Michigan

SaaS solution drives improvements at Michigan DMVs

For most people, a day spent waiting in line at the department of motor vehicles ranks just above spending the day at the dentist. But state governments are also feeling the pain. Ineffective customer service translates into lost revenue as well as delayed collections.

To help improve efficiency, a company called Qless has developed a way to move transactions along and thus improve customer service and speed payments to states. The firm’s system uses mobile technology and software as a service to streamline customer wait time at DMVs — or any agency that typically has to manage long lines — yet requires almost no hardware and little technical expertise from the agency that installs it. It simply requires DMV employees to sign in at the beginning of their shifts and push a button to alert the system when their current customer is finished and they are ready for the next one.

On the customer side, users log into their local DMV offices using their PCs or with a mobile app. They can then join lines remotely, putting themselves into a virtual queue as if they were standing at the DMV with a ticket. Qless lets users know how long the line is, allowing them to arrive at the DMV just in time for their appointment. If they decide to leave the line for good, they can use the app to schedule a new time on a different day, placing them into line at that other time.

Qless CEO Alex Bäcker says that organizations that make use of the Qless software, which can work for DMVs or anyplace where lines typically form, find a 75 percent reduction in walk-away traffic and up to a 30 percent reduction in the number of people who decide to "come back later."

The state of Michigan is hoping that Bäcker's numbers ring true. It has invested $1.1 million in a five-year pilot program to install Qless into 10 of its largest branch office DMVs in Detroit, Flint and Grand Rapids. With the program working for a few weeks in two places, things are looking pretty good.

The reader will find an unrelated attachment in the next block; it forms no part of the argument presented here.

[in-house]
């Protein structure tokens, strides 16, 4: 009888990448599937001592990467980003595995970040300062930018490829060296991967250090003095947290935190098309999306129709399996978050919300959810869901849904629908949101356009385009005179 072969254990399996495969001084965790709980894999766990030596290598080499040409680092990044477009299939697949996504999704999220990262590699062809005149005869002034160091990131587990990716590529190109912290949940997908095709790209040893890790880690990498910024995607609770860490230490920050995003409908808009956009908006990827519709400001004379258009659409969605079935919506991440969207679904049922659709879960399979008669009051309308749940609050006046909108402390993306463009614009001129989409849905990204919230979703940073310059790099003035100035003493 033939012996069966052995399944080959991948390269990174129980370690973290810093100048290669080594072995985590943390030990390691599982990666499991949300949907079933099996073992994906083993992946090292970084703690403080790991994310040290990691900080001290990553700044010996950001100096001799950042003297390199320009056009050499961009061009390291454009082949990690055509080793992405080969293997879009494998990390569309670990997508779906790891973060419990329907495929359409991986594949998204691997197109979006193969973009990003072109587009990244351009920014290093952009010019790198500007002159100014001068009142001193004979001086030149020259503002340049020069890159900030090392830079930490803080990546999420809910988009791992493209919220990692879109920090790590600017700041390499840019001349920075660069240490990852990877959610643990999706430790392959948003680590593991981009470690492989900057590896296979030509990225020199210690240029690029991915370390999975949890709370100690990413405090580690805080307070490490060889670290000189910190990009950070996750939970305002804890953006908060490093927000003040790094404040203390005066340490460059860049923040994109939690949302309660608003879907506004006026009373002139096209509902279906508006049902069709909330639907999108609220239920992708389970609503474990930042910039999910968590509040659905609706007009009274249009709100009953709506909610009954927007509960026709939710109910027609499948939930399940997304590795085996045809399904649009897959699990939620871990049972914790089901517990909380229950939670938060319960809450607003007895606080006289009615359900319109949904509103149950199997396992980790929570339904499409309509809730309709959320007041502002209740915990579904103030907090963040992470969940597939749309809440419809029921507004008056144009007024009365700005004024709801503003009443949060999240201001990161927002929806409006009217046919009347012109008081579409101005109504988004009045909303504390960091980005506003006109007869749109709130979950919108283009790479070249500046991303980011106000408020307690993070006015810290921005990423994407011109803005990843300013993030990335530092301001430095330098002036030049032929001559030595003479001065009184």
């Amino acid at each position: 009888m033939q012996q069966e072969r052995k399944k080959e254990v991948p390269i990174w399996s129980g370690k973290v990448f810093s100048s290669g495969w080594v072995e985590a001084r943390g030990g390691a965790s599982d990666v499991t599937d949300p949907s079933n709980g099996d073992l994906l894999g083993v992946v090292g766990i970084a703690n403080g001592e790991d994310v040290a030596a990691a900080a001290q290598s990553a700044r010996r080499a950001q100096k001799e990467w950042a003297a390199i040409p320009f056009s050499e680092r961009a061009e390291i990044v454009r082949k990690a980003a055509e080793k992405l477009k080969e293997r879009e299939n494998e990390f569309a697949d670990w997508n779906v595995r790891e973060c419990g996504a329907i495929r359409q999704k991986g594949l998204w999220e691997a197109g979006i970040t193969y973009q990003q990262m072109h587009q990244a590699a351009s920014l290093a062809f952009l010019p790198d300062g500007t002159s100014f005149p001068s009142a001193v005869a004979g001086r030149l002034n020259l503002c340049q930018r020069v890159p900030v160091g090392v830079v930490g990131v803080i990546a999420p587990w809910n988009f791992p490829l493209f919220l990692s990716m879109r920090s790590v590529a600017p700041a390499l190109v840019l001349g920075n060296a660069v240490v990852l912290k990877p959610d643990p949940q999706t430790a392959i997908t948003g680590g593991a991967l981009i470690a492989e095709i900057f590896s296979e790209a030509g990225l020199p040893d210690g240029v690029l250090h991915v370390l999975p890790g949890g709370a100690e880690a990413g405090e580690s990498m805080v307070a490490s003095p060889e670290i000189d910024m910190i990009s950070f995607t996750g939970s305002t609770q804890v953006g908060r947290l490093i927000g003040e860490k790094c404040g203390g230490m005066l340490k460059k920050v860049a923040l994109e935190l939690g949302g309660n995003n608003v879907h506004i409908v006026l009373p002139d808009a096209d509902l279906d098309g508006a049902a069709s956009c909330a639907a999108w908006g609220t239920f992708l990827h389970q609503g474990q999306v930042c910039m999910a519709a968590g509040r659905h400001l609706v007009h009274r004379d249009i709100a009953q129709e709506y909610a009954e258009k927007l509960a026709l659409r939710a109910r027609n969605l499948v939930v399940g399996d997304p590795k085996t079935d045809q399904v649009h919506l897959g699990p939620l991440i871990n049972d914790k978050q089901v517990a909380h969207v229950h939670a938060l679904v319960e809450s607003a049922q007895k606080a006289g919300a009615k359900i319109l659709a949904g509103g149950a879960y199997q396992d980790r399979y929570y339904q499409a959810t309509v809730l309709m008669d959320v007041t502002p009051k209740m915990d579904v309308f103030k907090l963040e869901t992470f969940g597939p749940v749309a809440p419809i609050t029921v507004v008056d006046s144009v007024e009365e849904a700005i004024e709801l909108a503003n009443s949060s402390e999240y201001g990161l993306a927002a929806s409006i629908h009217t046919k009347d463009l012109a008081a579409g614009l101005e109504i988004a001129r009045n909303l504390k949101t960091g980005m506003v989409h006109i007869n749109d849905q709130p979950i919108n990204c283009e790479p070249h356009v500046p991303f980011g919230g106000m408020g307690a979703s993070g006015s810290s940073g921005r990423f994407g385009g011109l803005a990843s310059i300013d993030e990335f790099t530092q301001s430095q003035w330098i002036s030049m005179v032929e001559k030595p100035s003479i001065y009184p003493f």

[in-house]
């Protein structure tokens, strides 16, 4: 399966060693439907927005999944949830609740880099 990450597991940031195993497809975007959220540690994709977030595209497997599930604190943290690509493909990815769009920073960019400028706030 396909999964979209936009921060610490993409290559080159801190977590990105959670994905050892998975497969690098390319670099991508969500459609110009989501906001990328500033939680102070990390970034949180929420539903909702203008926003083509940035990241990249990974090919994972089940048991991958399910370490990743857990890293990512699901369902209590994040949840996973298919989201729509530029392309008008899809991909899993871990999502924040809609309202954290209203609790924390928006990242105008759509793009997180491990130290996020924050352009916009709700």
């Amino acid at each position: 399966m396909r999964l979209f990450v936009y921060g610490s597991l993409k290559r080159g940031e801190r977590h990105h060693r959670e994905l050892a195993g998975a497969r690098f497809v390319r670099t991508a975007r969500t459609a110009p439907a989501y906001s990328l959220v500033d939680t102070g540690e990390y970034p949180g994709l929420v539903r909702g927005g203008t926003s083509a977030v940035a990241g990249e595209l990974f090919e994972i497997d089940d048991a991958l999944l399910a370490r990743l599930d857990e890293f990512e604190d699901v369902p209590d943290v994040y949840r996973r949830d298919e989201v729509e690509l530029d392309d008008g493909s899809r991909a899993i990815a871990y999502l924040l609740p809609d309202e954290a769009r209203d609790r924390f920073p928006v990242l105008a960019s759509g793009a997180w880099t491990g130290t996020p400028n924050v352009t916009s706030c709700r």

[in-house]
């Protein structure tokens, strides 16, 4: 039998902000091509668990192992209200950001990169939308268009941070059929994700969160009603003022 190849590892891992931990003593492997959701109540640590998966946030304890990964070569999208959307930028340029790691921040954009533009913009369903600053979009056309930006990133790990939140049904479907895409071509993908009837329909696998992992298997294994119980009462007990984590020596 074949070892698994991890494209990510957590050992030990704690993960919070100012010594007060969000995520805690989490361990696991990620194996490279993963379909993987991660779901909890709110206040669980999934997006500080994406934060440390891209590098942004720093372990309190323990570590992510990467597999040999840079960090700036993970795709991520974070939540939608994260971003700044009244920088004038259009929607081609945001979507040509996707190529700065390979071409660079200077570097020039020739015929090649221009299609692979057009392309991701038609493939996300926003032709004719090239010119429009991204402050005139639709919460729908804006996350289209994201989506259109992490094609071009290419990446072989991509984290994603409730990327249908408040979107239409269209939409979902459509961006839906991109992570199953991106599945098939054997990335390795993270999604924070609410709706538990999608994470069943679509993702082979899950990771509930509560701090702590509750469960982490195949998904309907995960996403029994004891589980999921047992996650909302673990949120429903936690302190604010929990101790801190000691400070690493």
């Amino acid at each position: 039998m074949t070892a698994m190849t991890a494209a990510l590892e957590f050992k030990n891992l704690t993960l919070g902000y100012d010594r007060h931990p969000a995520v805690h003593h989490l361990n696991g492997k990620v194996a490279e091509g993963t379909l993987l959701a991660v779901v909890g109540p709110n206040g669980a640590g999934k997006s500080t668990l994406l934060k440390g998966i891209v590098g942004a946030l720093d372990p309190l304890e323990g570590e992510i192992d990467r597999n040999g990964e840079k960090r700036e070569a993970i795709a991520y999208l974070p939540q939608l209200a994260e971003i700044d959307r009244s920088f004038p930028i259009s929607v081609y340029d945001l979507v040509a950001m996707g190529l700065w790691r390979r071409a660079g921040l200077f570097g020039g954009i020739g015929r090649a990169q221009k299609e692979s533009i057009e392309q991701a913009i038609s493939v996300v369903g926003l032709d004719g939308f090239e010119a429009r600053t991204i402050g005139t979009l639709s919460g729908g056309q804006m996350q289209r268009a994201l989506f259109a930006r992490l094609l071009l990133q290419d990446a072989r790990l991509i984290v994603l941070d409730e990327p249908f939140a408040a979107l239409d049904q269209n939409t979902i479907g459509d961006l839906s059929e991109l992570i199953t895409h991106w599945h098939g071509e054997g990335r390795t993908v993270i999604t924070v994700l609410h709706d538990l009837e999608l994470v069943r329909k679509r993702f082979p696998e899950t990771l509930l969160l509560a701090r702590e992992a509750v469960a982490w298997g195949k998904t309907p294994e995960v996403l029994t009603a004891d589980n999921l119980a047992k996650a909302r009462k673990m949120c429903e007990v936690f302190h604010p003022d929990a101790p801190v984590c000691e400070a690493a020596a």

"Customer service is priority for the secretary of state," said Fred Woodhams, a spokesman for Michigan Secretary of State Ruth Johnson. "We were a little concerned that not everyone would use the new system, but so far the feedback has been very positive."

In addition to the ability to use a phone to get into line, the Michigan DMVs have also installed Qless in kiosks that can be accessed locally at the branch offices. Users can get themselves virtually into line and then don't have to wait around, a feature that is proving to be popular in urban DMVs, which are often located in mini-malls. "People can go shopping or run errands and aren't stuck sitting around in our lobbies,” Woodhams said.

As a customer’s turn approaches, he is sent a text message so that he can return to the DMV. "In a sense, people are still waiting in line, but it doesn't feel like that to them," Woodhams added.

In addition to happier customers and faster lines, the DMV and the state benefit from increased customer feedback. Before Qless, surveys were mailed out to customers who visited the DMV. But these had a very low rate of return. Now Qless delivers surveys to customers the instant their transaction has been completed. The result, according to Woodhams, is a dramatic increase in the amount of survey data the state receives, which it then uses to help with location planning and staffing decisions, shifting resources around as needed.

Although Qless doesn't collect much personal information, Bäcker said it was nonetheless designed to be secure. All data is protected by 256-bit AES encryption. Also, to prevent any acts of mischief or accidental sabotage, each customer can only take a single number to get in line per device. In that way, the virtual world is a lot more efficient than the real one, where a lot of the take-a-number tags can end up in a pile on the floor. 

Qless can also show DMV managers which employees are working efficiently and who is falling behind. "While it's not a benefit of the system that we talk much about, we have seen that workers are at their most efficient when they know that management is able to watch everything that they do," Bäcker said.

The 10  branch offices targeted by the Qless pilot program in Michigan process an average of 2 million transactions every year, so the potential number of people who try the software, and the amount of lost and delayed revenue recaptured by the state, could end up being quite large. 

And although Qless can't make the DMV a fun place, it can at least take the sting out of having to wait in line all day, a victory most people will be happy to experience.

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